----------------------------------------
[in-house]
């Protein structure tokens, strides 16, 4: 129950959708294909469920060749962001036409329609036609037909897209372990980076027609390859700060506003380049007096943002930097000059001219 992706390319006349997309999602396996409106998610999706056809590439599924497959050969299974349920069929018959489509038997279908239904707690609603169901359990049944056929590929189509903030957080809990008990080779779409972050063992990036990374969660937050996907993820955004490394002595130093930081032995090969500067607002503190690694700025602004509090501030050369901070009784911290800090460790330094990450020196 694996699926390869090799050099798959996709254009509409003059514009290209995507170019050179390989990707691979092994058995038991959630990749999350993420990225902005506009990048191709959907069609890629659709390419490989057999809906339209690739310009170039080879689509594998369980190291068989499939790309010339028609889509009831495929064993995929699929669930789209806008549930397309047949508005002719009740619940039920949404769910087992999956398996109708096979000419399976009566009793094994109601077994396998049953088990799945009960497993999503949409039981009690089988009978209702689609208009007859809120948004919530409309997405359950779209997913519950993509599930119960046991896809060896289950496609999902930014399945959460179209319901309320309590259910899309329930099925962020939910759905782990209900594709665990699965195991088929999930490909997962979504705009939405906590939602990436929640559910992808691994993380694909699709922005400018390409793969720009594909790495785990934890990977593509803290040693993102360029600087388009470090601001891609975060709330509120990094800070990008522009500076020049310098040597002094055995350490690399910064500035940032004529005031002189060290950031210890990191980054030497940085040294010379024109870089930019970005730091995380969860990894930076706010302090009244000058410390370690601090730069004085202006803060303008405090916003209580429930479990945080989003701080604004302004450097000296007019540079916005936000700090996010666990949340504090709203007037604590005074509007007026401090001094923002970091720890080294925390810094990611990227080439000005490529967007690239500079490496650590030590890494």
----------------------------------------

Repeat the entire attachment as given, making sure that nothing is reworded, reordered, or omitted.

[in-house]
């Protein structure tokens, strides 16, 4: 129950959708294909469920060749962001036409329609036609037909897209372990980076027609390859700060506003380049007096943002930097000059001219 992706390319006349997309999602396996409106998610999706056809590439599924497959050969299974349920069929018959489509038997279908239904707690609603169901359990049944056929590929189509903030957080809990008990080779779409972050063992990036990374969660937050996907993820955004490394002595130093930081032995090969500067607002503190690694700025602004509090501030050369901070009784911290800090460790330094990450020196 694996699926390869090799050099798959996709254009509409003059514009290209995507170019050179390989990707691979092994058995038991959630990749999350993420990225902005506009990048191709959907069609890629659709390419490989057999809906339209690739310009170039080879689509594998369980190291068989499939790309010339028609889509009831495929064993995929699929669930789209806008549930397309047949508005002719009740619940039920949404769910087992999956398996109708096979000419399976009566009793094994109601077994396998049953088990799945009960497993999503949409039981009690089988009978209702689609208009007859809120948004919530409309997405359950779209997913519950993509599930119960046991896809060896289950496609999902930014399945959460179209319901309320309590259910899309329930099925962020939910759905782990209900594709665990699965195991088929999930490909997962979504705009939405906590939602990436929640559910992808691994993380694909699709922005400018390409793969720009594909790495785990934890990977593509803290040693993102360029600087388009470090601001891609975060709330509120990094800070990008522009500076020049310098040597002094055995350490690399910064500035940032004529005031002189060290950031210890990191980054030497940085040294010379024109870089930019970005730091995380969860990894930076706010302090009244000058410390370690601090730069004085202006803060303008405090916003209580429930479990945080989003701080604004302004450097000296007019540079916005936000700090996010666990949340504090709203007037604590005074509007007026401090001094923002970091720890080294925390810094990611990227080439000005490529967007690239500079490496650590030590890494």